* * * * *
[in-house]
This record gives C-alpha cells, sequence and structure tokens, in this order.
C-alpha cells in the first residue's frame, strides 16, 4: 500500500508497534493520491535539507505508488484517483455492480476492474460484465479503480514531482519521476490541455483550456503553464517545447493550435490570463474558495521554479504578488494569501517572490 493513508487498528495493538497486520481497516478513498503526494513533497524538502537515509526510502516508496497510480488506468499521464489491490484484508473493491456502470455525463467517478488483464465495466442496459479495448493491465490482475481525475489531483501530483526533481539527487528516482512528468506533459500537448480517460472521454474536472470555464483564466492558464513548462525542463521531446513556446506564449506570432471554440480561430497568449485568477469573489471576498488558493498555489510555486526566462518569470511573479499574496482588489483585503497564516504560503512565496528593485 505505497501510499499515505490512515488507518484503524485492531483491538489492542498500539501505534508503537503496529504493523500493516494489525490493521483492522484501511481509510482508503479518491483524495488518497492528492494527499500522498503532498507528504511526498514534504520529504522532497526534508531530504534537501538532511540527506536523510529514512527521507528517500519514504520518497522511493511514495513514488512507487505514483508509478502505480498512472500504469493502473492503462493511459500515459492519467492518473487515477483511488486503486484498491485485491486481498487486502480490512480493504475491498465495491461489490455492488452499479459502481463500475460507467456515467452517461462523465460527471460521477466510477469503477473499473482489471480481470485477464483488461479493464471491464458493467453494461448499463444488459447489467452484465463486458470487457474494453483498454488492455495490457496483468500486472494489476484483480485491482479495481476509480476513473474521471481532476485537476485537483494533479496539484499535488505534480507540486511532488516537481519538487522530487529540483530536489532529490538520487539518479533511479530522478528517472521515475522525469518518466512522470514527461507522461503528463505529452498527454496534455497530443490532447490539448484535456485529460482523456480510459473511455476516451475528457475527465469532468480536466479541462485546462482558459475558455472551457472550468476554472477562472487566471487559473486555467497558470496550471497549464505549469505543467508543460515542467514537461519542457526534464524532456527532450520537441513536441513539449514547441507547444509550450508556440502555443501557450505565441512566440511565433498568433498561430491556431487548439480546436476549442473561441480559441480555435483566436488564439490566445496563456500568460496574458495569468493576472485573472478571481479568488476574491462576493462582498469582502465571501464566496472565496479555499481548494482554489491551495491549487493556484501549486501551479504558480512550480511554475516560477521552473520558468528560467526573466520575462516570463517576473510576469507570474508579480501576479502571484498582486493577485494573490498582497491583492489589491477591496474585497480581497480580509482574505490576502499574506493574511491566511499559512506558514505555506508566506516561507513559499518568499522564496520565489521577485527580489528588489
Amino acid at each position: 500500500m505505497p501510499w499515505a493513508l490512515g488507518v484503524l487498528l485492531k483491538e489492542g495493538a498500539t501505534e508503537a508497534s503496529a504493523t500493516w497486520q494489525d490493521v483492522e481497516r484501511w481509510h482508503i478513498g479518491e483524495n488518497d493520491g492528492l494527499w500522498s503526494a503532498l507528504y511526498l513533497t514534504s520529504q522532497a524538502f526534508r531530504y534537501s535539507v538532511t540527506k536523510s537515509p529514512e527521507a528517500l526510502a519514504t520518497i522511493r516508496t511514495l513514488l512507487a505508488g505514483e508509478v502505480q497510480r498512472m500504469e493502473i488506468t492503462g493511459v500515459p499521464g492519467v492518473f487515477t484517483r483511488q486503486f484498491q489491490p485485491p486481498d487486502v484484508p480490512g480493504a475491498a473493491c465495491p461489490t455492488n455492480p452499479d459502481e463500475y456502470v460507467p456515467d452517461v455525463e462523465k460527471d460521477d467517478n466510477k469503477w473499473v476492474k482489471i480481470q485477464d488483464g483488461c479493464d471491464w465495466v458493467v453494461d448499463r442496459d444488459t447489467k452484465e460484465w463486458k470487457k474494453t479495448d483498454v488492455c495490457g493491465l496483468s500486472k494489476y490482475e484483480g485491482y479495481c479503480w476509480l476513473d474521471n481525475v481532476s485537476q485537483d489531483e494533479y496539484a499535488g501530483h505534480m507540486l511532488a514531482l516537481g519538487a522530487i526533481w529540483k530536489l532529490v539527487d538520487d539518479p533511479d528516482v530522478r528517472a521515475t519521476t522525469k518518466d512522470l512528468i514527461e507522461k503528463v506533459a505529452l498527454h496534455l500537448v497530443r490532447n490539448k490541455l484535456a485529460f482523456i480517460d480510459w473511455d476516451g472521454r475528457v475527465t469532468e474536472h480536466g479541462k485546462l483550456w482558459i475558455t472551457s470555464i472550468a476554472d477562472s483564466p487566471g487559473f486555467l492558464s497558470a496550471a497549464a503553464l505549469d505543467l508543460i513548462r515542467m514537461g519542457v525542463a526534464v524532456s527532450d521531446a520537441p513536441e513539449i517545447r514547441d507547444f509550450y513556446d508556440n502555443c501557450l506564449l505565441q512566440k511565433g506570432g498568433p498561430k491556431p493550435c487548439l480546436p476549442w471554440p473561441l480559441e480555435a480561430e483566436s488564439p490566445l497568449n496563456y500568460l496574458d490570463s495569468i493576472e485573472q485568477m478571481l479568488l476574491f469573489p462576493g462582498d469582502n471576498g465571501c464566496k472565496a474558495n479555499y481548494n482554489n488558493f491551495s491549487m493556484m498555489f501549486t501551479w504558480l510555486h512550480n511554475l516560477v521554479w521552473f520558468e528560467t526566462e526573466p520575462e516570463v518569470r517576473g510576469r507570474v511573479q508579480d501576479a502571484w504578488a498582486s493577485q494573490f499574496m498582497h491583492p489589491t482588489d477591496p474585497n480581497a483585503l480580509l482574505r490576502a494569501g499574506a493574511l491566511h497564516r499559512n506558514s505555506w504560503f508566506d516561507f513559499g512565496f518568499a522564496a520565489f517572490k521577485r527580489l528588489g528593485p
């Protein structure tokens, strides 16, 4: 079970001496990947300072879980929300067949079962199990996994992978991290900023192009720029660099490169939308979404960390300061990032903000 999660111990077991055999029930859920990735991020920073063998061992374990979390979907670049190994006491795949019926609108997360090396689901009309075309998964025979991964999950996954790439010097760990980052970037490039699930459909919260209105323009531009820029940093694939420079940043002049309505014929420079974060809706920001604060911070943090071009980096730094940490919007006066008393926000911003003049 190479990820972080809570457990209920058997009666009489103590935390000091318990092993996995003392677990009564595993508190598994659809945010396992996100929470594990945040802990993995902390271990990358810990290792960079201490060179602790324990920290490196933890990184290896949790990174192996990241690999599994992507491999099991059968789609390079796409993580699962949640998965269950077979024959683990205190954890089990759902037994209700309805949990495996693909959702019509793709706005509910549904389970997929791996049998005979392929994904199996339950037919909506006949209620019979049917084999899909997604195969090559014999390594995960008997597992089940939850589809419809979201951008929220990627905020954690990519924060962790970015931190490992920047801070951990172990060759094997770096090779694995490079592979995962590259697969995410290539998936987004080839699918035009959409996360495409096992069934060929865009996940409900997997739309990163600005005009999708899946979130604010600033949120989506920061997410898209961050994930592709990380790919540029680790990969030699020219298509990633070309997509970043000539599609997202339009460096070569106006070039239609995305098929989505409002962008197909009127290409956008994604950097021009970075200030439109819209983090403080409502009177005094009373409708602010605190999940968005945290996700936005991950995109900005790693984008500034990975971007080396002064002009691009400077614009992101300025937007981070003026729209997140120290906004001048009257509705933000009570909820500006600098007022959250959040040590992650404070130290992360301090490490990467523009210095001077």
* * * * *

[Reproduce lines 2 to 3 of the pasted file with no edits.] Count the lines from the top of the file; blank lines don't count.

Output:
This record gives C-alpha cells, sequence and structure tokens, in this order.
C-alpha cells in the first residue's frame, strides 16, 4: 500500500508497534493520491535539507505508488484517483455492480476492474460484465479503480514531482519521476490541455483550456503553464517545447493550435490570463474558495521554479504578488494569501517572490 493513508487498528495493538497486520481497516478513498503526494513533497524538502537515509526510502516508496497510480488506468499521464489491490484484508473493491456502470455525463467517478488483464465495466442496459479495448493491465490482475481525475489531483501530483526533481539527487528516482512528468506533459500537448480517460472521454474536472470555464483564466492558464513548462525542463521531446513556446506564449506570432471554440480561430497568449485568477469573489471576498488558493498555489510555486526566462518569470511573479499574496482588489483585503497564516504560503512565496528593485 505505497501510499499515505490512515488507518484503524485492531483491538489492542498500539501505534508503537503496529504493523500493516494489525490493521483492522484501511481509510482508503479518491483524495488518497492528492494527499500522498503532498507528504511526498514534504520529504522532497526534508531530504534537501538532511540527506536523510529514512527521507528517500519514504520518497522511493511514495513514488512507487505514483508509478502505480498512472500504469493502473492503462493511459500515459492519467492518473487515477483511488486503486484498491485485491486481498487486502480490512480493504475491498465495491461489490455492488452499479459502481463500475460507467456515467452517461462523465460527471460521477466510477469503477473499473482489471480481470485477464483488461479493464471491464458493467453494461448499463444488459447489467452484465463486458470487457474494453483498454488492455495490457496483468500486472494489476484483480485491482479495481476509480476513473474521471481532476485537476485537483494533479496539484499535488505534480507540486511532488516537481519538487522530487529540483530536489532529490538520487539518479533511479530522478528517472521515475522525469518518466512522470514527461507522461503528463505529452498527454496534455497530443490532447490539448484535456485529460482523456480510459473511455476516451475528457475527465469532468480536466479541462485546462482558459475558455472551457472550468476554472477562472487566471487559473486555467497558470496550471497549464505549469505543467508543460515542467514537461519542457526534464524532456527532450520537441513536441513539449514547441507547444509550450508556440502555443501557450505565441512566440511565433498568433498561430491556431487548439480546436476549442473561441480559441480555435483566436488564439490566445496563456500568460496574458495569468493576472485573472478571481479568488476574491462576493462582498469582502465571501464566496472565496479555499481548494482554489491551495491549487493556484501549486501551479504558480512550480511554475516560477521552473520558468528560467526573466520575462516570463517576473510576469507570474508579480501576479502571484498582486493577485494573490498582497491583492489589491477591496474585497480581497480580509482574505490576502499574506493574511491566511499559512506558514505555506508566506516561507513559499518568499522564496520565489521577485527580489528588489